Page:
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Some ‘un-conventional’ funding

Funding. The single most dreaded word for any aspiring scientist and one that conjures up a nightmare of thoughts, tangents, and spontaneous sweating. But, it’s something we have to deal with, we have to talk about, and we have to find. Fellow UNdertheC writer, Justin, has complied a great post about Where to find funding for graduate school, listing all the great fellowships available to STEM graduate students. But once you’ve been in school for more than two years, these fellowships start to dry up and become ‘off-limits’. But don’t despair! There are a plethora of other, more ‘un-conventional’ funding sources to check out. For now, I’d like to focus on one, the NSF East Asia and Pacific Summer Institutes (NSF-EAPSI).


Me, my host PI in China, and a fellow lab mate at the closing ceremony for the 2016 NSF EAPSI program in China.

And yes, the title is long. And yes, it is a rather specific funding source (as are most ‘un-conventional’ sources). And yes, you do have to conduct research in a foreign country and it’s only funding for the summer. Okay, but let’s back up a minute. NSF-EAPSI is a program run and partially sponsored by NSF here in the US. It’s a program open to ALL STEM fields: from astronomy to science education (and marine sciences, too!). It’s (as the name suggests) a summer program, typically lasting about 8 weeks (though some locations, like Japan, are 10 week long programs). And, also as the name suggests, sends graduate students to conduct scientific research in one of seven international localities: Australia, China, Japan, Korea, New Zealand, Singapore, or Taiwan. The NSF part of the program pays $5,000, directly to the student, as a summer stipend as well as airfare to and from the research location. The program is jointly sponsored with the equivalent NSF type funding agency in the respective host country. This organization then pays all housing and living costs associated with your in-country stay.

That’s the brief run-down, and as you can imagine, there are some pros and cons to this type of funding. Let’s look at some of them…


  • You get to live, work, research, hang-out, travel, etc. in a foreign country. It’s AWESOME (and really, really challenging) and a pretty sweet once-in-a-lifetime opportunity.
  • Because the funding goes directly to you, you’re considered an ‘NSF PI’ which is a pretty cool thing to put on your resume.
  • A lot of times it allows fellows to get access to field sites, data, equipment, collaborations, etc. that they wouldn’t normally have access to being here in the US.
  • It fosters collaboration between the US and international nations.

PRO: At least in China, there’s an opening ceremony where all 40-ish fellows meet in Beijing for lectures about China and a cultural orientation. This included cultural activities like going to the Great Wall!


  • You do have to identify and contact a potential collaborator in the foreign country of interest BEFORE applying (you have to have proof that you’ve interacted, via e-mail, with your potential host in your application). In my personal experience, it seemed like most EAPSI fellows somehow ‘knew’ their host prior to applying. Either their US Advisor knew the host, somebody at the fellows university knew the host, their ex-roommates, sister had a connection with the host…some kind of connection that allowed for an introduction between the proposed host and fellow. This is especially important in Asian countries (China, Japan, Korea, Taiwan) where ‘cold-e-mailing’ PI’s likely won’t illicit a response (though, this shouldn’t discourage you from reaching out and trying!).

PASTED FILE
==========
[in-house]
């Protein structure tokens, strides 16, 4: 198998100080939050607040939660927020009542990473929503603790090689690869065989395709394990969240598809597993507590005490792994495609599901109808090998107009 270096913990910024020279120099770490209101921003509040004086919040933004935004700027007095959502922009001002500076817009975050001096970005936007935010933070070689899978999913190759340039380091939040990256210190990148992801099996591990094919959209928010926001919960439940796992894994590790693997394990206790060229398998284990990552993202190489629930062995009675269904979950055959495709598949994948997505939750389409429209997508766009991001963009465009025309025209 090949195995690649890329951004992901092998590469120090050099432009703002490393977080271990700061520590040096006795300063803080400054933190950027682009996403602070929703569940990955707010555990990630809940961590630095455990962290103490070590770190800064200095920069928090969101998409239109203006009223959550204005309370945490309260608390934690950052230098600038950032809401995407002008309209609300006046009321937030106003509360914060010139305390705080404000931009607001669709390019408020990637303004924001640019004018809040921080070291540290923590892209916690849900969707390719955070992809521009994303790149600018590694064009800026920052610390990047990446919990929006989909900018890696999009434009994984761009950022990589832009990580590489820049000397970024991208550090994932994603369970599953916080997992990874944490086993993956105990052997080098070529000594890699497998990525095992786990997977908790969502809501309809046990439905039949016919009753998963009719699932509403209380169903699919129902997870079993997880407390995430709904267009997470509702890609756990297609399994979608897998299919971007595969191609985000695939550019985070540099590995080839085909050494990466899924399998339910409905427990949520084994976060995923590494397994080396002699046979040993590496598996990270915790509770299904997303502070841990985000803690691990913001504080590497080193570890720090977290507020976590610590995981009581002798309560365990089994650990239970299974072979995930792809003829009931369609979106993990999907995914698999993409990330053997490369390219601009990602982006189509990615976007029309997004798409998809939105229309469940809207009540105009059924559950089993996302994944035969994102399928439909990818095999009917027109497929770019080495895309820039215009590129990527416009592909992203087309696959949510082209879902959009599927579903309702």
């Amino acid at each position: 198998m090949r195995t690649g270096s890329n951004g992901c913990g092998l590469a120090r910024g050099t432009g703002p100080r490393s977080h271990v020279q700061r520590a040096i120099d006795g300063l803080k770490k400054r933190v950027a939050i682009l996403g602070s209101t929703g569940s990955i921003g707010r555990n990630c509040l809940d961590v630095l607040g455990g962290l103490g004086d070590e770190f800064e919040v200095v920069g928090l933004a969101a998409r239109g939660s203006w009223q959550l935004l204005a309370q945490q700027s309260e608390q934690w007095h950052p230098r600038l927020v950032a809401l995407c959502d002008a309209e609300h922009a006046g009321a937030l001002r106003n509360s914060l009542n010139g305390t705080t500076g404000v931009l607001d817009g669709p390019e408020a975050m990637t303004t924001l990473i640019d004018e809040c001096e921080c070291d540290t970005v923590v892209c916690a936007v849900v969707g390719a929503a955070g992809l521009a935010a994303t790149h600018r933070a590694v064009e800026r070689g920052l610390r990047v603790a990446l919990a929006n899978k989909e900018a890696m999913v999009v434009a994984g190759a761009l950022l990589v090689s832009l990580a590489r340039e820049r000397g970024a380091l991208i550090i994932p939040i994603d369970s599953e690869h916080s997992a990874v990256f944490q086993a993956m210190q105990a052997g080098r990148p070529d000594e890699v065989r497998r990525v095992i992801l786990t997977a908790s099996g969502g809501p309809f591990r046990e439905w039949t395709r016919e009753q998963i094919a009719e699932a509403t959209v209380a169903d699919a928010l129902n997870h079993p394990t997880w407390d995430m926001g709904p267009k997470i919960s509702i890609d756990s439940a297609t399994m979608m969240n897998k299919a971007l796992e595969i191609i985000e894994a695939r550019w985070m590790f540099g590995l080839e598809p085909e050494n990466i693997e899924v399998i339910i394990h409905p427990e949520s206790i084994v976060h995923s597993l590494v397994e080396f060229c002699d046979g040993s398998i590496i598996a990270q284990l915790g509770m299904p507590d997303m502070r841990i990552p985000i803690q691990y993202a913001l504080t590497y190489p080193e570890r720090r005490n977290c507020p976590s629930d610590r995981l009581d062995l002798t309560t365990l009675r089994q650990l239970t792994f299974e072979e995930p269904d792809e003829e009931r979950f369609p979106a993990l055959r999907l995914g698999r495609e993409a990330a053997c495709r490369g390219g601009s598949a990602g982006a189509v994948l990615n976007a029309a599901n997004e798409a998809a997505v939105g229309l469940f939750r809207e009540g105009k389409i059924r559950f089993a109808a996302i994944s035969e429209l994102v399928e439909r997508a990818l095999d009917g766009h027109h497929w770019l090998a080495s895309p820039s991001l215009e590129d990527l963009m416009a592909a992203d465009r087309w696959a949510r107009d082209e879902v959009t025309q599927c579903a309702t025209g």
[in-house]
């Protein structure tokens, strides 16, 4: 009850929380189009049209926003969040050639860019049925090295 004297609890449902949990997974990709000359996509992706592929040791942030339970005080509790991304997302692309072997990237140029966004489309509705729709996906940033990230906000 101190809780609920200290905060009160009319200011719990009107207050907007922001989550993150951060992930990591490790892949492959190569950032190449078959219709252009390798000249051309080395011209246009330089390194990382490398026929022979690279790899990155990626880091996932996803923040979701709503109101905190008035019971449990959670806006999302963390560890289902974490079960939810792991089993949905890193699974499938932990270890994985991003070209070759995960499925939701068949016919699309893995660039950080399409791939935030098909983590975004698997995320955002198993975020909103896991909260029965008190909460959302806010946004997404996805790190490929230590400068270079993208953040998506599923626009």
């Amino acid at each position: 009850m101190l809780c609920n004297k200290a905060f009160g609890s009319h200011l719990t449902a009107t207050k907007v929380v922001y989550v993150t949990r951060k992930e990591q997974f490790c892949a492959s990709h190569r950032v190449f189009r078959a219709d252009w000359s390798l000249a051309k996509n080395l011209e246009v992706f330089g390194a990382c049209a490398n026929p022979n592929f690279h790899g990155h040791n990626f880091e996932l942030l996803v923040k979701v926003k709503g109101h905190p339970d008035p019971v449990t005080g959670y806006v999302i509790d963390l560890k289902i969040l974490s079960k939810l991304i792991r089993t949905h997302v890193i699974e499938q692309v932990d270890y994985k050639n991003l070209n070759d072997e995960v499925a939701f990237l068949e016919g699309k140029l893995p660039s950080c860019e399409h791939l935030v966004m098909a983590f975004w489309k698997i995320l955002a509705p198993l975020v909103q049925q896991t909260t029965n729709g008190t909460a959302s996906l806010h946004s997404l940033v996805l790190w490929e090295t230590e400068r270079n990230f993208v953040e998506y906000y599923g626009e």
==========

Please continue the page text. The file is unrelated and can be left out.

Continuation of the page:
• There is no specific research funding available. Of course, technically you can use the $5,000 stipend for research money, but then you start to cut into your own money. In my case, my US lab already had another existing grant with my host lab in China that helped cover my research costs. Other fellows had host’s that helped cover research costs and I think some host countries actually supply research money to your international host (though, this varies by country – check the fine print!). Just something to think about when applying.

Basically, it’s a pretty unique, awesome, challenging experience and is a great example of some ‘un-conventional’ funding sources. And even if this isn’t the ‘right’ funding source for you, just remember that there are hundreds of these types of smaller, more specific funding sources out there. You just have to be a little more creative and a little bit more diligent about your funding research to find!

More specific info. on the NSF EAPSI program can be found at their website. I was lucky enough to participate in the NSF EAPSI program in China this past summer and am happy to try to answer any and all questions about the process and my experience, so tweet me (@Seashells1111) or find my contact info. here. I’m also planning on posting more about my research and experiences in the field, so stay tuned!

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